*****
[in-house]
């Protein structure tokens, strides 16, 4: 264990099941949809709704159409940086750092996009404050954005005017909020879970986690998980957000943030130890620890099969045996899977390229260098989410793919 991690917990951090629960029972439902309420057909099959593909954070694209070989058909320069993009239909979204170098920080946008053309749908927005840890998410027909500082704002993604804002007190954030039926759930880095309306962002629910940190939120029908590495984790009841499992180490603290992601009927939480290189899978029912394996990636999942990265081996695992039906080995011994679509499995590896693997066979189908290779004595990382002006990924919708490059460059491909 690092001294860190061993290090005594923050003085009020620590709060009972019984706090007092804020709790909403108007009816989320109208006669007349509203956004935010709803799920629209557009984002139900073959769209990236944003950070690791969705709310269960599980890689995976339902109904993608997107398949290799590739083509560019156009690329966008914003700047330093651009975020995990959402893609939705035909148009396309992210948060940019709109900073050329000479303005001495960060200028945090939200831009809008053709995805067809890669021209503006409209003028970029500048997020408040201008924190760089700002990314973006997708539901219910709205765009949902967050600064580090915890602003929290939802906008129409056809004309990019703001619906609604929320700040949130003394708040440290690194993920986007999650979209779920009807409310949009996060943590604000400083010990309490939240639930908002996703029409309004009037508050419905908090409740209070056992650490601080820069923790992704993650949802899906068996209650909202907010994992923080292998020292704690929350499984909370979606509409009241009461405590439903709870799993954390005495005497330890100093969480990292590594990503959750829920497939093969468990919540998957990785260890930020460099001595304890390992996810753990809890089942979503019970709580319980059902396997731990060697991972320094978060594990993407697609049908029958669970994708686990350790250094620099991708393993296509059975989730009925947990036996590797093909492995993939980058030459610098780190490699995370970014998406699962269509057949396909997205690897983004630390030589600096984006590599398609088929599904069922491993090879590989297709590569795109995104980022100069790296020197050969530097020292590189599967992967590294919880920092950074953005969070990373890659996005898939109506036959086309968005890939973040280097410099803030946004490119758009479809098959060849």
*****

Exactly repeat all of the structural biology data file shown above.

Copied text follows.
[in-house]
């Protein structure tokens, strides 16, 4: 264990099941949809709704159409940086750092996009404050954005005017909020879970986690998980957000943030130890620890099969045996899977390229260098989410793919 991690917990951090629960029972439902309420057909099959593909954070694209070989058909320069993009239909979204170098920080946008053309749908927005840890998410027909500082704002993604804002007190954030039926759930880095309306962002629910940190939120029908590495984790009841499992180490603290992601009927939480290189899978029912394996990636999942990265081996695992039906080995011994679509499995590896693997066979189908290779004595990382002006990924919708490059460059491909 690092001294860190061993290090005594923050003085009020620590709060009972019984706090007092804020709790909403108007009816989320109208006669007349509203956004935010709803799920629209557009984002139900073959769209990236944003950070690791969705709310269960599980890689995976339902109904993608997107398949290799590739083509560019156009690329966008914003700047330093651009975020995990959402893609939705035909148009396309992210948060940019709109900073050329000479303005001495960060200028945090939200831009809008053709995805067809890669021209503006409209003028970029500048997020408040201008924190760089700002990314973006997708539901219910709205765009949902967050600064580090915890602003929290939802906008129409056809004309990019703001619906609604929320700040949130003394708040440290690194993920986007999650979209779920009807409310949009996060943590604000400083010990309490939240639930908002996703029409309004009037508050419905908090409740209070056992650490601080820069923790992704993650949802899906068996209650909202907010994992923080292998020292704690929350499984909370979606509409009241009461405590439903709870799993954390005495005497330890100093969480990292590594990503959750829920497939093969468990919540998957990785260890930020460099001595304890390992996810753990809890089942979503019970709580319980059902396997731990060697991972320094978060594990993407697609049908029958669970994708686990350790250094620099991708393993296509059975989730009925947990036996590797093909492995993939980058030459610098780190490699995370970014998406699962269509057949396909997205690897983004630390030589600096984006590599398609088929599904069922491993090879590989297709590569795109995104980022100069790296020197050969530097020292590189599967992967590294919880920092950074953005969070990373890659996005898939109506036959086309968005890939973040280097410099803030946004490119758009479809098959060849």